The IRS is more powerful than you think. It comes down heavily on people who do not pay their taxes. From property attachment to a jail sentence, tax defaulters can face the IRS’s wrath in several different forms. But what if a person who owes taxes cannot pay due to temporary financial hardship? Will the IRS still wreak havoc on their life? Probably not. If you do not have enough funds to pay your taxes, don’t panic, you’re not alone. Every year some 5 million taxpayers need a payment alternative. Your inability to pay taxes you owe is not the end of the world. Here are some tips to avoid IRS trouble.
File Your Return on Time
Your inability to pay taxes is not a good enough reason to not file your return by the filing deadline. There are two types of tax penalties: one for filing returns late and the other for delay in paying your outstanding taxes on time. The penalty for late payment is lower than the fine for delay in filing return. If you cannot pay your full outstanding taxes on time, try to pay as much as you can. This will lower your interest obligation and you will also have to pay a much lesser penalty later.
Ask for an Extension
You can call the IRS, asking them to provide an extension for up to 120 days to pay your tax bill.
Avail a Payment Plan
The IRS has several payment plans for taxpayers who do not have enough funds to pay in full. A payment plan will allow you to spread out your IRS payments, providing you some much-needed breathing space. Payment plans range from simple and streamlined payment agreements that can be set up online to complicated agreements that require an in-person visit to the IRS office for document submission. If you cannot decide which payment plan is the best for you, consult a taxation expert who offers accounting services in Santa Rosa.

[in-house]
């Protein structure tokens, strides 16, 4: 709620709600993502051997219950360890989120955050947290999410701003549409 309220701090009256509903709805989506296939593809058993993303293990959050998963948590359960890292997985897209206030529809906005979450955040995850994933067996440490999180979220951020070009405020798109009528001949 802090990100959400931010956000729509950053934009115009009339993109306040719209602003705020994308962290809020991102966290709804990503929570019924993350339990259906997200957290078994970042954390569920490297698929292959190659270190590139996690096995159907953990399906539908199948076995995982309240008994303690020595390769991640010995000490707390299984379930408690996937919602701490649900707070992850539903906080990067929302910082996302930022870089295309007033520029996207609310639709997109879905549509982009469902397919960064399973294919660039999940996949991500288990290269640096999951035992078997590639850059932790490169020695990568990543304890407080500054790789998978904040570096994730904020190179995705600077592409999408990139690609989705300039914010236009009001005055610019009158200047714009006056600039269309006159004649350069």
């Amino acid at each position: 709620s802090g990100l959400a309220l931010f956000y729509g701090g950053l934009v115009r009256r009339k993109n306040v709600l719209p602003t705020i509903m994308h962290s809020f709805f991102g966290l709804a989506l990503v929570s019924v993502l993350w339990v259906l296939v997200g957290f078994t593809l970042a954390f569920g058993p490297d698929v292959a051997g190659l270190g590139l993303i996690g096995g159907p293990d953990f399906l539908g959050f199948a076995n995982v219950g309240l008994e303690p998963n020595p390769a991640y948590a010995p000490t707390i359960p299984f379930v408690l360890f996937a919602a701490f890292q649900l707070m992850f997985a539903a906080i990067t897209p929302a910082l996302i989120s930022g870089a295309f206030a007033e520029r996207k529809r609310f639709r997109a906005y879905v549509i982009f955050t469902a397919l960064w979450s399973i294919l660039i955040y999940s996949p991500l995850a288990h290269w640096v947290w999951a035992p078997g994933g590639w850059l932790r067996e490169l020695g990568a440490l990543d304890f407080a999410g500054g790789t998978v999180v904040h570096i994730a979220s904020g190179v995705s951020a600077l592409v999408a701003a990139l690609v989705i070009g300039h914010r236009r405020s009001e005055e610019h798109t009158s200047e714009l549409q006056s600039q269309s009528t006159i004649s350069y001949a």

Check If You are Eligible for Offer in Compromise
If the IRS decides that there is no way it can collect the full outstanding amount from a taxpayer, it can use an Offer in Compromise. An OIC allows the taxpayer to settle their unpaid taxes for a much lesser amount. Usually only those taxpayers who do not have any significant assets or can prove that paying the full outstanding amount will create a financial hardship for them qualify.
Prove Financial Hardship
If you can prove that you are experiencing financial hardship and cannot pay the IRS now, the IRS will not ask you to pay till your circumstances improve. This is known as Currently Not Collectible status. Generally, people who do not have any assets (other than the ones they are using to pay their living expenses) qualify.
Unable to pay your taxes in full? Let an expert from Virtual Jeannie Bookkeeping Services Inc. help you explore your options. We offer top-notch bookkeeping services in Santa Rosa. We take the guesswork out of bookkeeping. Our clientele includes businesses of all shapes and sizes. To talk to a bookkeeping expert, call us at (707) 664-1425.